4) REIT – Real Estate Funds
Real Estate trusts (REIT) are funds that invest in Real estate on behalf of investors. Have you ever longed that you can’t invest in real estate as it’s too costly. Welcome to REITs. These funds collect money and buy real estate which they sell for a profit. Sometimes they also own and rent them for long term lease. The mode of operation differs among funds. These funds are not popular in India much now. However, we can expect them to gain popularity in future.
5) Gold ETFs
Gold ETFs cannot be strictly called mutual funds. They invest in gold and each unit in an ETF represents one gram. They securely save gold in lockers on behalf of investors and investors are credited with units in their demat accounts. These units are traded in the NSE/BSE. They have great advantage of easy maintenance, exempt from wealth tax and are ideal for portfolio diversification.
Definitely read: options to invest in gold
6) Liquid mutual Funds
Liquid funds are funds that invest in treasury bills, certificate of deposits and deposits with low time frame. They ensure that the corpus is available as cash to investors at short notice. They have no lock-in period and returned around 9%per annum last year. These are best place to invest money instead of savings deposit as they’re extremely liquid. They’re among the higher assets under management for fund houses in short-term. Liquid funds details here
For a word level, mutual fund classification check this Investopedia mutual funds article
Classification of mutual funds based on time frame
All the asset based funds listed above, either fall into the open-funded or close-ended category. Let us see what they are…
1) Open Ended mutual funds
Open Ended mutual funds are funds that do not have an end date (atleast hypothetically). Users can invest in the funds and withdraw money as they desire at market prices. Most of diversified funds tend to be Open-ended so that they can provide liquidity to investors.
2) Close Ended mutual funds
Closed Ended funds typically furnish the fund end date at initial launch itself. They typically operate to take benefit of any momentum in the market. That’s reason why they were invented but Not sure if that’s happening 🙂 . So for example , if a close ended fund with 5 years launches in 2011, they have to close the fund and return to investors by 2016. But many funds convert them to open ended to cover sub-optimal performance. That’s Another reason why we ask investors to avoid close ended funds. However you can consider below options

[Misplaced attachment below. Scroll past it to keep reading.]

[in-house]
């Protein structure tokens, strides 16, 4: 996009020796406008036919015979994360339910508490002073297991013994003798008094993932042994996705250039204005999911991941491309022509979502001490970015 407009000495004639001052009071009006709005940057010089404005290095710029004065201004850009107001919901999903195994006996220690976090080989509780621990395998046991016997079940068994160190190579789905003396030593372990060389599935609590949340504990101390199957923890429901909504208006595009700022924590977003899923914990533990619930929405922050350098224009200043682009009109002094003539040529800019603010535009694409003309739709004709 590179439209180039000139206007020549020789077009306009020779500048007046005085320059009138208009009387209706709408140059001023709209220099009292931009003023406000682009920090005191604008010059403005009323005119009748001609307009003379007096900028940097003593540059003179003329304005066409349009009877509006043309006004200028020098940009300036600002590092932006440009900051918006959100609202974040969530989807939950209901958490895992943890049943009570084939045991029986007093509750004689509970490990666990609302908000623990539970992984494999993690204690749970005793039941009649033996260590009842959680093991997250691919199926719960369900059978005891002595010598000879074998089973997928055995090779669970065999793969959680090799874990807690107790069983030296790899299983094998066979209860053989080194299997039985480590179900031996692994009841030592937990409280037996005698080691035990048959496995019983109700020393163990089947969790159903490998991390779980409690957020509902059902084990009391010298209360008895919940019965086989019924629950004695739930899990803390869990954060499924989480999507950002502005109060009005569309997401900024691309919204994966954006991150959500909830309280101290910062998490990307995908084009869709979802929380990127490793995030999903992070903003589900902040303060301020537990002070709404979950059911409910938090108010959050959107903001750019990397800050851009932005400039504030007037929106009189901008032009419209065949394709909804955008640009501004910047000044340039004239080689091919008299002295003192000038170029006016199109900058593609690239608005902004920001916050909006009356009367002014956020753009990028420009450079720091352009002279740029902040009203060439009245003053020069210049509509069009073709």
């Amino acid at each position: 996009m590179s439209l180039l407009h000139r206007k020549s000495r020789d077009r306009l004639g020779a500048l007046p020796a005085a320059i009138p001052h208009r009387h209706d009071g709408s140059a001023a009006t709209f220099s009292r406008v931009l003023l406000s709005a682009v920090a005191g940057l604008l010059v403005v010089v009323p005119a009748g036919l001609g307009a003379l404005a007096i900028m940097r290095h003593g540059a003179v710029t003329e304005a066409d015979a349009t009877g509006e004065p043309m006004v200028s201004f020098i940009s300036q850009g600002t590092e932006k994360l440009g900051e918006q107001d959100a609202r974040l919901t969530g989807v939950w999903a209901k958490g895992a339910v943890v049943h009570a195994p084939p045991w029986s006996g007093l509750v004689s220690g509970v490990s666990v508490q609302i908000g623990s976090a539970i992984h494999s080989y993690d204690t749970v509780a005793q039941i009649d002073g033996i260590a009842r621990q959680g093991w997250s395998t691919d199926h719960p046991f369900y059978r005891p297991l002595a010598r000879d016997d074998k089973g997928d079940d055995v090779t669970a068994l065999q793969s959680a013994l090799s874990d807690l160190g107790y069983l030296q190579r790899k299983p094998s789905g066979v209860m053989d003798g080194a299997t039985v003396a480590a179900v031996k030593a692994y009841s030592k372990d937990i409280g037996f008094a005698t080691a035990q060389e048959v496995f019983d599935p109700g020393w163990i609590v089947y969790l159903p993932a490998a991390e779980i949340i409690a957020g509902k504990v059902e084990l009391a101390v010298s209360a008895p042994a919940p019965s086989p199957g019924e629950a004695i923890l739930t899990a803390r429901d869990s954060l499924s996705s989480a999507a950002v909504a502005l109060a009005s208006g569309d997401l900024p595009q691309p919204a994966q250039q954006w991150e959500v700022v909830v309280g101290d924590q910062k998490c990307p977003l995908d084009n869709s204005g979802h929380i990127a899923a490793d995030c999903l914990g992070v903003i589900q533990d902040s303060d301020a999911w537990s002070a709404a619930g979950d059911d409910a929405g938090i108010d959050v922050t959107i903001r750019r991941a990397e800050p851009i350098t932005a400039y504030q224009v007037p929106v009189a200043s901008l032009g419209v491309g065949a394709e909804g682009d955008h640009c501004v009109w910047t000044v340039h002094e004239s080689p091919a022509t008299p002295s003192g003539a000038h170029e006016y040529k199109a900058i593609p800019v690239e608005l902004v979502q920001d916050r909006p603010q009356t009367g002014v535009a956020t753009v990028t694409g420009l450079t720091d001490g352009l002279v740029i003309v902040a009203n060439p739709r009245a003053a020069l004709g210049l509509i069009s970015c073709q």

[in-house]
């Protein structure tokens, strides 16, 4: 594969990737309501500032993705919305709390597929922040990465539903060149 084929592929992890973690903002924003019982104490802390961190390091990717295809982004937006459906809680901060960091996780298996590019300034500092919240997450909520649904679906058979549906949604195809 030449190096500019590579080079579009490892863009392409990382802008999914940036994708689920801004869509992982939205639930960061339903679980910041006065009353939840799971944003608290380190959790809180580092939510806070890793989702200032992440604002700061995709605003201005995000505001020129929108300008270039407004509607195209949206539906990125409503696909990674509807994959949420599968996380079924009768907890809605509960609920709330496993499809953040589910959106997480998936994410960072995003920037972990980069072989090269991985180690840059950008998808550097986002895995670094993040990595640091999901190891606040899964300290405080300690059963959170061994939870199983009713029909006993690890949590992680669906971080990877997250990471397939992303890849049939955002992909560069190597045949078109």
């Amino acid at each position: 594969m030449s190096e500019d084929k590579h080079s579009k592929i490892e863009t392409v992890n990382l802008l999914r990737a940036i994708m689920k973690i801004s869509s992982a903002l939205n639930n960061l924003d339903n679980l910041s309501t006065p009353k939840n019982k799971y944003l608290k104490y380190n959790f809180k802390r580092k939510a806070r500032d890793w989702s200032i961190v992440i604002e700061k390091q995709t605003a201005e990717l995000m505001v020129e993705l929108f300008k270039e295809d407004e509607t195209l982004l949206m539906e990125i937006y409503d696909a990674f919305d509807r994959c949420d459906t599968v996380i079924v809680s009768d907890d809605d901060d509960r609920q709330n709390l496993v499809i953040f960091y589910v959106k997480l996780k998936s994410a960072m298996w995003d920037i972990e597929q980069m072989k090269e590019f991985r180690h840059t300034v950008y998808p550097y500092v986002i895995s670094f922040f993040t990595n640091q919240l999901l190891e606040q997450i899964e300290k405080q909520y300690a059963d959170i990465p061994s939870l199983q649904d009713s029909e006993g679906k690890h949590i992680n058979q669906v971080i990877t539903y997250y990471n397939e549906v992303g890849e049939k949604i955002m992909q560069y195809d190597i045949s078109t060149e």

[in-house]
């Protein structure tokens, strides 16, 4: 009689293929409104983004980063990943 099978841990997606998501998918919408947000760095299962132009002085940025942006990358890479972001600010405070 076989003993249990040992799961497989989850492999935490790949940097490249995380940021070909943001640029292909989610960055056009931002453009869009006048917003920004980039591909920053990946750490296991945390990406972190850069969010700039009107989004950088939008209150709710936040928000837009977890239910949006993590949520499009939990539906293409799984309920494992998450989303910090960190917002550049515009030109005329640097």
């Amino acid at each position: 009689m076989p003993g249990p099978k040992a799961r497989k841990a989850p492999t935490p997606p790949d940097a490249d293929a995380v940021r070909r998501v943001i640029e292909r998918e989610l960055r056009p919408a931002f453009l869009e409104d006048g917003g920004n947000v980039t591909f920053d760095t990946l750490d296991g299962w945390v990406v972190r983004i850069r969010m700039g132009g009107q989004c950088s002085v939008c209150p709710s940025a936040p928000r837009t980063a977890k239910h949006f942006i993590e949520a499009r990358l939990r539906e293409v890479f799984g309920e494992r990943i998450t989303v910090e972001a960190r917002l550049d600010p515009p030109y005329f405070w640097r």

- Fixed Maturity Plans – These are close ended debt schemes that invest in debt and money market instruments. They are much like fixed deposits except that return may vary little. They are called fixed maturity because just like bonds, the asset is held for a certain period till maturity. They have low expense ratio.
- Capital Protection Funds – A capital protection fund is a hybrid fund. They typically invest 70-80%in debt and the rest in equities. As name indicates the main goal is capital protection and not returns. Ideal for the low risk investor. Over the last 3 years, these funds on an average have managed 6.2% returns per annum.
Related post: Best equity mutual funds in India
Hope, you must have got an idea about the different types of mutual funds. In India, where financial literacy is just growing it is our duty as an investor to be aware. It is our money on the table, so it’s our responsibility to take care of it. Let us know what you think . We would like to hear your comments below.